Thursday, December 2, 2010

Beyond the Sauce: Beyond the Comfort Zone - Finale

Here it is, folks, the moment you've all been waiting for.

I know you've been digesting that Thanksgiving dinner for a whole week, salivating over the possible outcomes you've imagined for my cooking experiment. And now you're going to know the truth about how I fared when pitted against the venerable Vesta recipe tome.

All in all, I'd call it a success.

I made...the "Mixed Beet Humboldt Fog Goat Cheese Salad" as a side dish or vegetable to go along with our family's otherwise store-bought meal of honey ham and pumpkin pie. This recipe consists of red and yellow beets, candied walnuts, and a sage tempura with a pumpkin vinaigrette. Oh, and let's not forget the divine and ridiculously expensive Humboldt Fog goat cheese, one of the only cheeses that the United States exports (out of California, I believe.) Ooh la la. Sounds pretty good, right? It should, it's a Vesta recipe.

Now, let's just get the failings of my labors out of the way. First of all, because my sage leaves were WAY too small to be deep-fried in oil for the tempura, there was no sage tempura. Although I did sprinkle sage over my beets to finish. (Matt Selby, if you're reading, perhaps it's best if you stop now, before you subject yourself to any more carnage of your creations.)

Failing #2 occurred with the beets. Um, they were kind of crunchy. Let's just say they didn't goo all over their plates like the ones that come out of a can do. Maybe that's a good thing.

These beets were FRESH. So fresh, they still had farm soil on them when I removed them from the refrigerator. Straight out of the ground, they came. And then they were smartly poached in a nice subtle chardonnay. Just like Vesta told me to.

I began my adventure by doing something I could never have pictured myself doing: candying walnuts. I have to say, the candied walnuts were the masterpiece of this salad. I really nailed the technique. I observed that frying the sugared walnuts in oil was somewhat similar to making Danish Aebleskiver (which, even though I don't cook, is required cooking knowledge in my family). So the Dane in me came out and candied those little guys good. Vikings ahoy. A week later we're still guiltily munching on those leftover sweets.

Then I tackled the beets. It was a little frightening, truth be told. Those suckers have lots of...tentacles. I think they might be related to marine vegetables. Once I conquered the hairs and squiggles, and scrubbed off all the delicious dirt, the beets made their way to the chardonnay jacuzzi. And there they sat. Vesta told me to poach them for 20 minutes. After a half hour of poking and staring and lip-biting, I left 'em in for another 10 minutes. Then I made the executive decision that they must be done.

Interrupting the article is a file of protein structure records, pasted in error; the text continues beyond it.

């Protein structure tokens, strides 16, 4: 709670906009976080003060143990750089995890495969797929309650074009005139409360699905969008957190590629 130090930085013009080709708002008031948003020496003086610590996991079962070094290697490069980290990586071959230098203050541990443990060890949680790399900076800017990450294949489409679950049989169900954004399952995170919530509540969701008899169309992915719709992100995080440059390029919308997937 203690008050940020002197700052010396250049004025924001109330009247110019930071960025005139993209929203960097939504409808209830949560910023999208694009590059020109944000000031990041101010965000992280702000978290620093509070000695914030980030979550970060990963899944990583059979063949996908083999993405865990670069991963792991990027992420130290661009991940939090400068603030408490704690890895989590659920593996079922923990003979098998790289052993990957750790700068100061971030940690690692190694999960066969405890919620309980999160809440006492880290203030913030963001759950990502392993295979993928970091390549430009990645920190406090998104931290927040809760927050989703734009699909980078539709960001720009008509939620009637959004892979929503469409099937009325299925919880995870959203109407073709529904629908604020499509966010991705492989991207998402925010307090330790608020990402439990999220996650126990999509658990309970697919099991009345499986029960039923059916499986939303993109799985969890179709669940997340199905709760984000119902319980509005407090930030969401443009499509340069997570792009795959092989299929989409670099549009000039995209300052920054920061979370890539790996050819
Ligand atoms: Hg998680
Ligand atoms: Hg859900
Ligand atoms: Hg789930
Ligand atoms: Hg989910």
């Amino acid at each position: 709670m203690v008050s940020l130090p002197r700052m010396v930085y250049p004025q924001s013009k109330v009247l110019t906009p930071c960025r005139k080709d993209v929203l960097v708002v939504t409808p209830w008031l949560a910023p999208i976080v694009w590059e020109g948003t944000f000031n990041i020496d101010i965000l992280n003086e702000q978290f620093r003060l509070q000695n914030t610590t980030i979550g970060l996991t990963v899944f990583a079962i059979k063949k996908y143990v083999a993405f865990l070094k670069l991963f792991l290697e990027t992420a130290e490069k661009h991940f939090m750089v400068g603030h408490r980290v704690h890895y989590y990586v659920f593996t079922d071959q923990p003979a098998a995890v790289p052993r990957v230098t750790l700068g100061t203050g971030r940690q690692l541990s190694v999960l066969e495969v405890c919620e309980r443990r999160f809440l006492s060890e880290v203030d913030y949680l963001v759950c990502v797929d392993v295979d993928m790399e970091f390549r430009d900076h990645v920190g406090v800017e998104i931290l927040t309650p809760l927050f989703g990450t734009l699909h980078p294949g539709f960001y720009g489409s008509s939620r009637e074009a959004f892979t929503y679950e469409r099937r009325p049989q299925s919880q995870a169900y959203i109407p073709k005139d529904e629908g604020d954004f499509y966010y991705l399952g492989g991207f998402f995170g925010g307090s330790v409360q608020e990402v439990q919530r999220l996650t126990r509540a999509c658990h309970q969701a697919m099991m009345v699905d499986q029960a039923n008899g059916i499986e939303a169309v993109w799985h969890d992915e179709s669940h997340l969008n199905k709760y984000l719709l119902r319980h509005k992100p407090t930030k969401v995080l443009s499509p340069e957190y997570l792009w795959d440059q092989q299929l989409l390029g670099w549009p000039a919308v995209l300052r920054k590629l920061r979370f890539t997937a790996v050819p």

Ay, there's the rub! Those beets knew darn well when they were going to be done soaking in their chardonnay bubble bath and by gum, they weren't done yet. But it was too late. They were already chilling in the fridge while I prepared a pumpkin vinaigrette with apple cider vinegar, pumpkin puree, turmeric, and lemon juice.

The end result was almost delicious. Festive, tangy vinaigrette dressing, walnuts to satisfy even a Danish sweet tooth, a sumptuous spoil-yourself goat cheese wedge, and sage lightly dusted over...not-so-soft beets. Bummer.

My eating companions were good sports. They poked, they prodded, they dashed into the kitchen for sharper knife reinforcements, and they gnawed, poor things. They adored the cheese, and enthusiastically dove for the softer beet bites. I can see how this salad is delicious...when Matt Selby makes it.

But like I said...I don't cook. The whole experience certainly made for an exciting and unique Thanksgiving dinner experience, one that I think everyone at the table appreciated.

I'm not sure if I'll be stretching my cooking legs again anytime soon. I'm overwhelmed and humbled by the complexity of the craft that these masters practice daily. Anyway, I'd much rather sit in their restaurant and feast my senses on their creations, works of art that they've honed to perfection. Yes, this bookseller is still a foodie. And definitely still NOT a cook.

But for one shining moment, this book gave me entree (pun intended) into the world of the true culinary artists. That's what I love about books. They transport you into worlds you never thought possible. Cheers. And here's to you, Vesta.

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